a sleeve circumferentially encompassing said shell sections against radial separation from said bars, thereby to hold said bar ends in the splice joint against axial separation; and
a lock nut on said screw thread of each of said bars for axially preloading said splice joint by tightening said lock nuts against said shell sections.
Description
FIELD OF THE INVENTION

This invention pertains to the field of concrete reinforcement bars used in poured concrete construction, and more particularly relates to a splice system for joining such bars without turning either bar being joined.

STATE OF THE PRIOR ART

Steel reinforcement bars used in poured concrete construction often need to be joined end-to-end so as to make up a longer bar length having mechanical characteristics approximating those of a single continuous bar of equivalent length. Conventionally, such splices are made by means of an internally threaded sleeve which makes screwing engagement with each of the two bar ends to be joined. Such a splice requires that at least one of the bars be rotated relative to the splice sleeve. The sleeve can be easily turned and screwed on the first bar end, but in order to complete the splice joint it is then necessary to either turn the other bar or both the first bar together with the sleeve screwed on its end. This may require turning by hand long, heavy and cumbersome steel bars, sometimes under difficult field conditions. This process multiplied by hundreds or thousands of splice joints in a given construction project adds a considerable labor component to the job and also lengthens construction time. Also, splice joints are sometimes needed where it is physically impossible to rotate either bar. This may occur where a first bar is already embedded in concrete while the second bar is bent at an angle with a long bar length extending radially to the splice axis. In such case, it is usually not possible to turn the bent bar because of physical barriers, such as the ground or other structural elements.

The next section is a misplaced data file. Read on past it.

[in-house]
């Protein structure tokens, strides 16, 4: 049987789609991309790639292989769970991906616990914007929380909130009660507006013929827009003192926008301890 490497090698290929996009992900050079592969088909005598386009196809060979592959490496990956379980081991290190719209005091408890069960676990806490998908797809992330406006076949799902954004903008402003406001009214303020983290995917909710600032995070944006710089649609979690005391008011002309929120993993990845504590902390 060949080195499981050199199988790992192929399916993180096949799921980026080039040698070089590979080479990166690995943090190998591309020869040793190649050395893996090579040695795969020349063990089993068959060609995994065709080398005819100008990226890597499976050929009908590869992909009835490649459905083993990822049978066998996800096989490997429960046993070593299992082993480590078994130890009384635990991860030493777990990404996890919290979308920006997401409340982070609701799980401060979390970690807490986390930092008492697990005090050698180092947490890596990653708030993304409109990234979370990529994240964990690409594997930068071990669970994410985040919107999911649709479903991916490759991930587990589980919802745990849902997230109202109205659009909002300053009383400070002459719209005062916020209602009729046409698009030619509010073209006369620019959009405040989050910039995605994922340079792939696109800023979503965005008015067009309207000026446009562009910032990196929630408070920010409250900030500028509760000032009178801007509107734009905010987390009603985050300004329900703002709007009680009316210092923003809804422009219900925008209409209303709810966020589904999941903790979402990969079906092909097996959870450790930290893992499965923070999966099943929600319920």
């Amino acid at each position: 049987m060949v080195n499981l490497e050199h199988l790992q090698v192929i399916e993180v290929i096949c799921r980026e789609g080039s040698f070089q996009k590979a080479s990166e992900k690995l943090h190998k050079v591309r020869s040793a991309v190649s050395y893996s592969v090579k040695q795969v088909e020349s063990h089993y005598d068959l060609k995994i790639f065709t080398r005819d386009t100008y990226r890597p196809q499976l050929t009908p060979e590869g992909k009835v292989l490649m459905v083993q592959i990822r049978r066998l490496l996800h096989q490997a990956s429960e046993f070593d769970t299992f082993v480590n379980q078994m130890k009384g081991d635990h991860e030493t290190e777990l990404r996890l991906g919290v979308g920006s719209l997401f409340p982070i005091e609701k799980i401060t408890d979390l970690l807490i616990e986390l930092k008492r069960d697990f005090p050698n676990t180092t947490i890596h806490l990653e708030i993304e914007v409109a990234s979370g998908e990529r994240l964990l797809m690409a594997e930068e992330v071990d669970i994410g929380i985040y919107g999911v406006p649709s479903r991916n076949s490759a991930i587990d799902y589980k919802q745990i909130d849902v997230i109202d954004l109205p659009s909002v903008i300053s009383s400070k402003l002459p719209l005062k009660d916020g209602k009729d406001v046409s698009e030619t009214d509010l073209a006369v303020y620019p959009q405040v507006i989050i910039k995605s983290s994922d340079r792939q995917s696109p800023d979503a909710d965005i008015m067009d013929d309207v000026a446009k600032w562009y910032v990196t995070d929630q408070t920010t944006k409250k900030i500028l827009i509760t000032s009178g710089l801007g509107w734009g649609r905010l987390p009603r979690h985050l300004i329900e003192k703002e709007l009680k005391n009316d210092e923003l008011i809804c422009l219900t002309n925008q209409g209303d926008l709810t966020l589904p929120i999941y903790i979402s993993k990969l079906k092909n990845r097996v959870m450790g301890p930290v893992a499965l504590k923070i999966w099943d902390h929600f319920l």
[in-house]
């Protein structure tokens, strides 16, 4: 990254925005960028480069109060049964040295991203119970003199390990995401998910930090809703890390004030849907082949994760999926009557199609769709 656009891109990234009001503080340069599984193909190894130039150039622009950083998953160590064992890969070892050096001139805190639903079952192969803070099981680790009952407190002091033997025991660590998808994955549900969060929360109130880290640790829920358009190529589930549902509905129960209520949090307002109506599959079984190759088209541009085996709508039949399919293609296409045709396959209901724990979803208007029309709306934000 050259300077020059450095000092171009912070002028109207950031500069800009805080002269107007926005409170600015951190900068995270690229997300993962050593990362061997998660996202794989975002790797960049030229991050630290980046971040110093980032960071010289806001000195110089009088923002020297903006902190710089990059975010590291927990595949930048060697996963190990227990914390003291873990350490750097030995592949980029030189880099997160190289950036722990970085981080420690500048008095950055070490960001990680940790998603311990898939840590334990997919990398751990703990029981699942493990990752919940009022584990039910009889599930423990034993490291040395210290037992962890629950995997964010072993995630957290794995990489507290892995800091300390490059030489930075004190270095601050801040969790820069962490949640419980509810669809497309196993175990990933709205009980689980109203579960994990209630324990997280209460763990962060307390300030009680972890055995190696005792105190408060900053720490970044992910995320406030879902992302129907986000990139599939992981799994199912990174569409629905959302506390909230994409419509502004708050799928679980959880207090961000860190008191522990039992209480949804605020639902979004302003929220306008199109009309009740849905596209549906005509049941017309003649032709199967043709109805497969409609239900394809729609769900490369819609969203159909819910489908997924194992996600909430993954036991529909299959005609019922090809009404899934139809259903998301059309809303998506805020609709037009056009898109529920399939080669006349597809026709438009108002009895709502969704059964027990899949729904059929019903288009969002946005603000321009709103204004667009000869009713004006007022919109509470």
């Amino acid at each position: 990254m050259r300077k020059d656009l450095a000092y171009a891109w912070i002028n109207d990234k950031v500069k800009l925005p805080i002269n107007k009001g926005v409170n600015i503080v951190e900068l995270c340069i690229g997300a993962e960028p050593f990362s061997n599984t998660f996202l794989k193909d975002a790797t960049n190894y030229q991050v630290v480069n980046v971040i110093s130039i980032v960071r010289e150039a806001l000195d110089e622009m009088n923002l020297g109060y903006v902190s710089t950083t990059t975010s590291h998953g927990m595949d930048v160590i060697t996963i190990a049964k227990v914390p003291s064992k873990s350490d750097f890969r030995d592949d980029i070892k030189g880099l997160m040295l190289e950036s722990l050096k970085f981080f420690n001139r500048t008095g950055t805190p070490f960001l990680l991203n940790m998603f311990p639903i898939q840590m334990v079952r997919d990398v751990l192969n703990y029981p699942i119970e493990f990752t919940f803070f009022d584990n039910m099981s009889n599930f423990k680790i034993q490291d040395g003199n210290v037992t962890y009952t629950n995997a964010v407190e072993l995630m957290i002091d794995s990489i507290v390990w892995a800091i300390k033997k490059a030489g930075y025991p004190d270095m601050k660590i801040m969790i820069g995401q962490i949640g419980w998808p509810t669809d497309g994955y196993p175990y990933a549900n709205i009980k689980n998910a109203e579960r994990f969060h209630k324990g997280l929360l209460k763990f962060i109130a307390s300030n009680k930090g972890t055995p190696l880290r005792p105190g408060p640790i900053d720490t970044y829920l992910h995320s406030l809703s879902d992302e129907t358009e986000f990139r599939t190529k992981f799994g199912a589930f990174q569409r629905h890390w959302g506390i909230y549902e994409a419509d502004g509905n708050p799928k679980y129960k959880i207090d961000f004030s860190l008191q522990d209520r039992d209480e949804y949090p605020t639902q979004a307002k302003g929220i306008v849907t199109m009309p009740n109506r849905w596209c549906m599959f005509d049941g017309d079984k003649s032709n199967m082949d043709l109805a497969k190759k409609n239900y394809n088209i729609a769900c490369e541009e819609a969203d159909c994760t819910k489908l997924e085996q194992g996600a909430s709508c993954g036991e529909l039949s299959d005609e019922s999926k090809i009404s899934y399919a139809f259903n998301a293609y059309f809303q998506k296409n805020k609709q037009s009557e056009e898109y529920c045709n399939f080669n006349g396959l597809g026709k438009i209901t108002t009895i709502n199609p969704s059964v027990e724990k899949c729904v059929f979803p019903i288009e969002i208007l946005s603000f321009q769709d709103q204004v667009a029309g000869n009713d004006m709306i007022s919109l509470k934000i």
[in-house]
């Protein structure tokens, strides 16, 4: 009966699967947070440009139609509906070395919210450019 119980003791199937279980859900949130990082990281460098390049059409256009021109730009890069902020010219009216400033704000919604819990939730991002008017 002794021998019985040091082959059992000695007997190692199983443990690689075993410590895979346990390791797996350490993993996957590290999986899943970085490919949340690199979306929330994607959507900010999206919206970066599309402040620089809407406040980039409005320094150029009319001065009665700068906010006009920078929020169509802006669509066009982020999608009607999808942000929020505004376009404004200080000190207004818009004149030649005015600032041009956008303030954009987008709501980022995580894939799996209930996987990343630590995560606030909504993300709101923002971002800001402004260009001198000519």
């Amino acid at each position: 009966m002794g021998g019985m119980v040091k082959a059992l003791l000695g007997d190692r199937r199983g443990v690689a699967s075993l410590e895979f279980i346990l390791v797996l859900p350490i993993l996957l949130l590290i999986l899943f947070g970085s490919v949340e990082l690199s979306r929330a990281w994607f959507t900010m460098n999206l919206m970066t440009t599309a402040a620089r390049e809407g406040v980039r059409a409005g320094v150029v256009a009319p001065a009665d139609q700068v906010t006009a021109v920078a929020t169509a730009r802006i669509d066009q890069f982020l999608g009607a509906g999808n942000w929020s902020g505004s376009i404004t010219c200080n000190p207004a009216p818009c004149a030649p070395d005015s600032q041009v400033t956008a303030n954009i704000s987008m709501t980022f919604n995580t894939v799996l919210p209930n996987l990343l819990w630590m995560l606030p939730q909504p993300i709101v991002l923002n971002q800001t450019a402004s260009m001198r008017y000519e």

For these and other reasons, a continuing need exists for a dependable concrete reinforcement bar splice system which can be installed quickly without turning either of the two bars being joined.

SUMMARY OF THE INVENTION

The present invention addresses the aforementioned need by providing a quick connect splice for joining adjacent ends of two axially aligned concrete reinforcement bars. The novel screwless splice comprises two or more shell elements bridging the joined bar ends in axially interlocking engagement with raised or upset surface portions on the bars, and a sleeve element radially containing the shell elements against separation from the bars, thereby to make a splice joint between the two bar ends.

More specifically, the quick connect splice of this invention uses at least two shell sections each having an inner side conforming to the raised surface portions, the shell sections being radially assembled to the bars in generally diametrically opposite relationship. Each shell section extends partially over each of the bars so as to overlap or span the joint between the bars. The splice is secured by a sleeve which may be axially slidable onto the assembled shell sections for circumferentially encompassing the shell sections against radial separation from the bars.

The shell portions may be approximately semi-cylindrical if only two shell sections are used in diametrically opposed relationship about the two bar ends. However, more than two shell portions may be assembled circumferentially about the aligned bars.